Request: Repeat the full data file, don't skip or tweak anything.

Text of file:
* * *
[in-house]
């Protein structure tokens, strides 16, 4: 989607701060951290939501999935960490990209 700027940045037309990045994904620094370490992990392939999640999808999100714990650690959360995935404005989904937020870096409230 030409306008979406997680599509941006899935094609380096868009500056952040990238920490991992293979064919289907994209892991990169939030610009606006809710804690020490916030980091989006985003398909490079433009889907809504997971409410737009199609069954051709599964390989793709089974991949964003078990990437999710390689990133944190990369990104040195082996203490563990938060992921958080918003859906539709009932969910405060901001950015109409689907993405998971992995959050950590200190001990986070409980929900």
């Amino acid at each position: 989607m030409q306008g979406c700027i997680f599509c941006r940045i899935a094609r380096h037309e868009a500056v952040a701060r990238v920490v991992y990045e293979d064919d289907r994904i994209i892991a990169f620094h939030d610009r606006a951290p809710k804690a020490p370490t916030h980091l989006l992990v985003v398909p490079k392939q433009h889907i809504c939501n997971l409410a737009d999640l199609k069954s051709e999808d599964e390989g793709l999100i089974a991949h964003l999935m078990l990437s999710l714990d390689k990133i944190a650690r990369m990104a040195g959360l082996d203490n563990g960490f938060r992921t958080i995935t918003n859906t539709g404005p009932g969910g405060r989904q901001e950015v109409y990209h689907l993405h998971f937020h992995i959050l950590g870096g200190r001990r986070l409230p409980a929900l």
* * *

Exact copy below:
[in-house]
């Protein structure tokens, strides 16, 4: 989607701060951290939501999935960490990209 700027940045037309990045994904620094370490992990392939999640999808999100714990650690959360995935404005989904937020870096409230 030409306008979406997680599509941006899935094609380096868009500056952040990238920490991992293979064919289907994209892991990169939030610009606006809710804690020490916030980091989006985003398909490079433009889907809504997971409410737009199609069954051709599964390989793709089974991949964003078990990437999710390689990133944190990369990104040195082996203490563990938060992921958080918003859906539709009932969910405060901001950015109409689907993405998971992995959050950590200190001990986070409980929900």
């Amino acid at each position: 989607m030409q306008g979406c700027i997680f599509c941006r940045i899935a094609r380096h037309e868009a500056v952040a701060r990238v920490v991992y990045e293979d064919d289907r994904i994209i892991a990169f620094h939030d610009r606006a951290p809710k804690a020490p370490t916030h980091l989006l992990v985003v398909p490079k392939q433009h889907i809504c939501n997971l409410a737009d999640l199609k069954s051709e999808d599964e390989g793709l999100i089974a991949h964003l999935m078990l990437s999710l714990d390689k990133i944190a650690r990369m990104a040195g959360l082996d203490n563990g960490f938060r992921t958080i995935t918003n859906t539709g404005p009932g969910g405060r989904q901001e950015v109409y990209h689907l993405h998971f937020h992995i959050l950590g870096g200190r001990r986070l409230p409980a929900l």